A Centennial Celebration was held in 2002.  A committee was formed and the celebration encompassed both the fair and the Awards Night.  MC’s for Awards Night were Ruth Haan, Butler County’s first nominee into the 4-H Hall of Fame and Dale Thoreson, Extension Director from 1973-1992.

In 2003, the Butler County Fair Board decided to move the county fair from July to June.  Many people were unhappy with this decision and let the fairboard know.

A Code of Ethics made its appearance in 2002 and every 4-H and their parents were required to sign it.

Enrollment in 4-H in December of 2007 was 144 for members in 4th – 12th grade.  By 2009 we had grown to 170 members.

The Butler County Young Riders 4-H Club raised funds for a renovation of the Horse Barn allowing horses to stay at the fair.  A draft horse class was also added the same year.

In 2005 premiums for non-livestock exhibits went up to $1 for a blue; .75 for a red and stayed at .50 for a white.

The 4-H & Youth Committee began operating the Feed Shed concession stand at the fair in 2007 as a way to make money.  It has been very successful.

Separate herdsmanship awards for each species including; beef, dairy, sheep & goats, swine, rabbits, poultry, horses was begun in 2008.

County Youth Coordinator for December 2007 – September 2009 was Crystal Griffin.

           
2010’s
The 4-H & Youth Committee again stressed the ruling that 4-H’ers must attend 50% of their

Butler and Bremer counties began having a joint beef weigh-in December 2010 at the Waverly Sales Barn.

After issues with securing trophies for fair, the 4-H program decided to secure all trophies on their own rather than working through commodity groups.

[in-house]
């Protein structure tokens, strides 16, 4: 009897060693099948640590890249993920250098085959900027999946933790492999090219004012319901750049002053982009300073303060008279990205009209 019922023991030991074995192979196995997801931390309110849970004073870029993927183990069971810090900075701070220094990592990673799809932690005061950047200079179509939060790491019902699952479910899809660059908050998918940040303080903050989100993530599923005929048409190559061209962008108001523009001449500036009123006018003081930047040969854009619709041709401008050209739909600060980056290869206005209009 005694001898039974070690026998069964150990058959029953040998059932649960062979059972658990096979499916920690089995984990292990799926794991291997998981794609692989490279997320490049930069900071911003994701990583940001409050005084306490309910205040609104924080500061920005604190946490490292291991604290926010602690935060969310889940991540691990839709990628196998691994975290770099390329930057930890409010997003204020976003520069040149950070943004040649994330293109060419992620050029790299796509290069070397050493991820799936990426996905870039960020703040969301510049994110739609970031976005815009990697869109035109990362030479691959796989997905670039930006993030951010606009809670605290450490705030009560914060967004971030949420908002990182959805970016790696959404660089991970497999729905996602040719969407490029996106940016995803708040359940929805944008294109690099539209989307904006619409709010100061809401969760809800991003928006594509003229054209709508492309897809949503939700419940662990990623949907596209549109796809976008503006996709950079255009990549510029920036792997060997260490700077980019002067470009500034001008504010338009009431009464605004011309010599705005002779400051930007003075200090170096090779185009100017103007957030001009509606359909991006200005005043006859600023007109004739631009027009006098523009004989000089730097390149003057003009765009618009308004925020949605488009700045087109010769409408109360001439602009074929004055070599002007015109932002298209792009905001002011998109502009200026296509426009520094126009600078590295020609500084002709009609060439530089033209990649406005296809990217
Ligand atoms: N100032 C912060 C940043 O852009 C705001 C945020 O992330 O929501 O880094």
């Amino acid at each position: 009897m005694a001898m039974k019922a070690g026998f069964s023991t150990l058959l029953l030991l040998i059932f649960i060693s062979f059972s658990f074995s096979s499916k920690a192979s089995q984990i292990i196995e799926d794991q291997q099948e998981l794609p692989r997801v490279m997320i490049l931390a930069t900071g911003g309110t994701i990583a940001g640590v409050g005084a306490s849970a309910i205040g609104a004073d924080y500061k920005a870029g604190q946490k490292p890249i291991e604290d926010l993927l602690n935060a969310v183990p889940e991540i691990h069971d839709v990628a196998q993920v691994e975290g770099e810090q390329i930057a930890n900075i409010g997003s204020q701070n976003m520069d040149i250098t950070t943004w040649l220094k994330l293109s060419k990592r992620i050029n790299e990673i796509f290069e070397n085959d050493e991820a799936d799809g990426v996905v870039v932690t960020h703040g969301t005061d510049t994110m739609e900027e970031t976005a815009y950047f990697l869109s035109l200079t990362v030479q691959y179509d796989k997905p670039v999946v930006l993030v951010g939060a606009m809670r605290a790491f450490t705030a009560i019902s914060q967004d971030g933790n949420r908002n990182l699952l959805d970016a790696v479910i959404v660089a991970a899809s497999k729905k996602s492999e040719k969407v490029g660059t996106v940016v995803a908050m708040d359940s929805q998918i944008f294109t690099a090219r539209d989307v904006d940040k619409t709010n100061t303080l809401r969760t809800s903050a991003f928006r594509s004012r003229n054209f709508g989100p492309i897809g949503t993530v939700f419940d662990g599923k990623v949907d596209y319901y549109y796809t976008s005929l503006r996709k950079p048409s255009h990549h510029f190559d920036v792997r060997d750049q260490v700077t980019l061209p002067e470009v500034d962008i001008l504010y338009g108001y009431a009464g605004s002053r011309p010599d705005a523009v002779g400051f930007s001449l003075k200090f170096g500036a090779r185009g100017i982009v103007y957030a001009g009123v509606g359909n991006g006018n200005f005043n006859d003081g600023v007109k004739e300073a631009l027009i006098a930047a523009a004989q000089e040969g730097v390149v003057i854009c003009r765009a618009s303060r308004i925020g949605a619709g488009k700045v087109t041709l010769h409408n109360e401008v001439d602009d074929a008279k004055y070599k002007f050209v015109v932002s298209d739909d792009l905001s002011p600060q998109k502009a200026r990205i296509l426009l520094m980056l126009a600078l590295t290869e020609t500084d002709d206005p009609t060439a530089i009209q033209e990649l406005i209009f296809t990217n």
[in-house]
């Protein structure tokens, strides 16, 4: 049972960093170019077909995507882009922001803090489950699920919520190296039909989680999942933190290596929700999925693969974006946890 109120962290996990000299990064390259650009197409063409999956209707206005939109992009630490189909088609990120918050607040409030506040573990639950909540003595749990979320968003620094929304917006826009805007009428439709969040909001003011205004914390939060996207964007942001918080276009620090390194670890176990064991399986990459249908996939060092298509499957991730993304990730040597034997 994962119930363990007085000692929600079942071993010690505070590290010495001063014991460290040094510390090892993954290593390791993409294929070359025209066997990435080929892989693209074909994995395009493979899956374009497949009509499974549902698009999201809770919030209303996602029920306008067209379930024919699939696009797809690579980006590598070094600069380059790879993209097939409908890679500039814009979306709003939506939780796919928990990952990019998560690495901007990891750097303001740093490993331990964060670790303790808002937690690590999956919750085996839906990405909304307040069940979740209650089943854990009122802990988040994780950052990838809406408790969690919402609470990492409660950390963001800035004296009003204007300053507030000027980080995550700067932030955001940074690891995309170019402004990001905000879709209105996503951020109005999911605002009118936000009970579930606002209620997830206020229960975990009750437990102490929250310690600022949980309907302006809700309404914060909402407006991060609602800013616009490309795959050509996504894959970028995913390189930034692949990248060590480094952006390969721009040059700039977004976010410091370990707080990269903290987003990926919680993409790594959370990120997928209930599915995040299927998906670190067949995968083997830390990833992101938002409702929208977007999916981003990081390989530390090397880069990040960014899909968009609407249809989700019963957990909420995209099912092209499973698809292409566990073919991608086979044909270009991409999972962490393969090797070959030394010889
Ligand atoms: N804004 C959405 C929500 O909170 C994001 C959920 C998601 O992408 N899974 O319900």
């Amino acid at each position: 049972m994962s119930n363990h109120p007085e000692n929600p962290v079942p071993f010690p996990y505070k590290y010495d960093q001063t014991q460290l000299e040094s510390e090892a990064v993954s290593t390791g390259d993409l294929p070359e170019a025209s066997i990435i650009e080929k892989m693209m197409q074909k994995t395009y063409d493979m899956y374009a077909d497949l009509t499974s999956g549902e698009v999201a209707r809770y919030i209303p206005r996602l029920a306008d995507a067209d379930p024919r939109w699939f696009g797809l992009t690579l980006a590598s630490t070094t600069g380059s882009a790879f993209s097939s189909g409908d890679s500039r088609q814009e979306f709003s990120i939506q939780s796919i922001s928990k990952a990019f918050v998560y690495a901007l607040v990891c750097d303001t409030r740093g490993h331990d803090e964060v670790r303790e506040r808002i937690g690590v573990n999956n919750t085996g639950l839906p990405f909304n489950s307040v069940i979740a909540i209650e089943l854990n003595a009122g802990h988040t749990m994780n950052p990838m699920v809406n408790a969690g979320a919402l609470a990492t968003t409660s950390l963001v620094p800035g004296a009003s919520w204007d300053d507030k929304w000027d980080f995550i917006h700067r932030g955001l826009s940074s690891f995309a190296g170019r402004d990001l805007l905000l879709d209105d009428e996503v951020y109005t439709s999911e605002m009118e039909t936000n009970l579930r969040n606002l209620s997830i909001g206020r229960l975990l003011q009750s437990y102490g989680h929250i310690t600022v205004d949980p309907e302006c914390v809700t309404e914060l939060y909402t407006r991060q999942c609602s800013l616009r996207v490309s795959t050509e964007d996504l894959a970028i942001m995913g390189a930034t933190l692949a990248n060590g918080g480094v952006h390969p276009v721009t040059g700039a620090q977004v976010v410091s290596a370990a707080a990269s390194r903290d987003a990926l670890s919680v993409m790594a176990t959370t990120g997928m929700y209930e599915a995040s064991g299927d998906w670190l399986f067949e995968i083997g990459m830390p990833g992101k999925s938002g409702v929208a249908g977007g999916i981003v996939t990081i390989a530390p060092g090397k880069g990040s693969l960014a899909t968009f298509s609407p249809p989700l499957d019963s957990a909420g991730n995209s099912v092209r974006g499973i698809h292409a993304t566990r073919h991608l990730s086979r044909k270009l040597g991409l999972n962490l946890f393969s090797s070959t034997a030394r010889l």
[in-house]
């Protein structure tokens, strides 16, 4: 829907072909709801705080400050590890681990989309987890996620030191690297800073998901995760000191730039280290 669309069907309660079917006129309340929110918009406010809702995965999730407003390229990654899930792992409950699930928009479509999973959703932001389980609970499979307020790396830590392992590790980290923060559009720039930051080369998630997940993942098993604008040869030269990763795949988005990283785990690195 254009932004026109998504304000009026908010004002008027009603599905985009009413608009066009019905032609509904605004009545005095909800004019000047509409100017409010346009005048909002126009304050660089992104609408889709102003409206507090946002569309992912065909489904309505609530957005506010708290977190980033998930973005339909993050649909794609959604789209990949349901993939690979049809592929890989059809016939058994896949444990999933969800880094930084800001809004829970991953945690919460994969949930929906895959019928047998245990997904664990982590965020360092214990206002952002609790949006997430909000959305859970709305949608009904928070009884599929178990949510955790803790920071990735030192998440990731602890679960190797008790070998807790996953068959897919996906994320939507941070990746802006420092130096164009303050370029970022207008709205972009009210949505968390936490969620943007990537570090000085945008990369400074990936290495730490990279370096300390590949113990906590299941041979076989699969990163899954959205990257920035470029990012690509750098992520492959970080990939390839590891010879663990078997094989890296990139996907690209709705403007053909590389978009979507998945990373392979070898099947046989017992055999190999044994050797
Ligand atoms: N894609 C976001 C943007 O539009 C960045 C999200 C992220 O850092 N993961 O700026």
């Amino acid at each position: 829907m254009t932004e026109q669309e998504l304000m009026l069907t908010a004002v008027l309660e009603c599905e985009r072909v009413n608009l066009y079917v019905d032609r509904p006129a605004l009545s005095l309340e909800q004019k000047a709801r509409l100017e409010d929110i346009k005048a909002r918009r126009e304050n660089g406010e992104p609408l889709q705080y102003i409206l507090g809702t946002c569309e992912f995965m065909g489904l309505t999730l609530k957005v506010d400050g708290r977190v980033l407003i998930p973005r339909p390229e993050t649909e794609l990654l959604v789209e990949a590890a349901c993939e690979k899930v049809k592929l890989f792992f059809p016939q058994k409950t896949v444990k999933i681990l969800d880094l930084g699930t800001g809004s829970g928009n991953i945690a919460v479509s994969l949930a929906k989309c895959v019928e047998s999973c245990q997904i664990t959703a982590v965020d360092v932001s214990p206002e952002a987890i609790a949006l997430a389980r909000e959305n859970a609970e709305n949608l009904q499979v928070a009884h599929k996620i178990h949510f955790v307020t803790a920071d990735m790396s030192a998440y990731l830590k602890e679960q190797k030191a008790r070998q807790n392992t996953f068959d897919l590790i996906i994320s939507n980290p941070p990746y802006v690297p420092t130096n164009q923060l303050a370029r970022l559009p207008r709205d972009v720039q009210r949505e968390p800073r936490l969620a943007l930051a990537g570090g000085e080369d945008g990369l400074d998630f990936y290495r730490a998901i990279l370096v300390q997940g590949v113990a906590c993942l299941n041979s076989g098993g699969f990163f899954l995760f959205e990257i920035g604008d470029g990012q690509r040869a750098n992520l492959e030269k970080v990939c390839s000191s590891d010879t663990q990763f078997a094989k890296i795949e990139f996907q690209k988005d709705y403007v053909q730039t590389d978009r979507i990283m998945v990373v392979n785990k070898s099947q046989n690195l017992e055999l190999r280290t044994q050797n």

A Little Clover club was started in 2011. 

With funding from a seed deal we were able to send 4 adults to shooting sports training in the spring, 2011 and started a shooting sports club.

A change was made in the judging schedule at fair in 2011.  All non-livestock and communication projects are judged the day before fair begins. There were some skeptical people that first year, but we’ve had positives ever since.

We also added Challenge Classes in 2011.  We always do a food and nutrition and a photography one.

In 2012 and 2013 we were selected as recipients of the Monsanto’s Farmers Grow Communities Grants.  We have used money for a new speaker system and sending youth to conferences.

County Youth Coordinators have been; Nancy Jensen February 2010-December 2014 and Holly Merritt January 2015 – present.

Leaders began judging recordkeeping systems for their club members in 2011 and most have really enjoyed this chance to get to know their members better.

The process to apply for project awards was simplified in 2012 and members were asked to respond to three questions:

  1. What skills and knowledge have you gained in your 4-H project?           
  2. How have you shared your project knowledge with others?
  3. How will your 4-H project experiences affect your future?

As a fundraiser we have asked each club to supply a silent auction basket at our Awards Program.  It’s been fun to see the different baskets come in!

We purchased Butler County Welcome to 4-H road signs to be put up on Hwy 14 and Hwy 3.

Our Outstanding Senior Awards are now presented at county fair during our scrambles, weather permitting.

In our non-livestock judging we have judges select “Best of Show” and each judge selects a showman.  These awards are recognized with a large ribbon.

Two new clubs have been added; a horse drill team (Silver Spurs) and a robotics (Lego Wizards).  Interest is growing in each club.

The decision was made in 2015 after much discussion to not allow FFA members to show at the Butler County Fair after graduation.

We have inducted the following individuals into the Iowa 4-H Hall of Fame:

                        2002    Ruth Haan

                        2007    Nancy Jensen

                        2008    Arlan Laube

                        2009    Carolyn Johnson

                        2010    Lucille Leerhoff

                        2012    Dennis & Sharon Schipper

                        2013    Ronnie Henning

                        2014    Doug Schuler

                        2015    C. Dale Boelman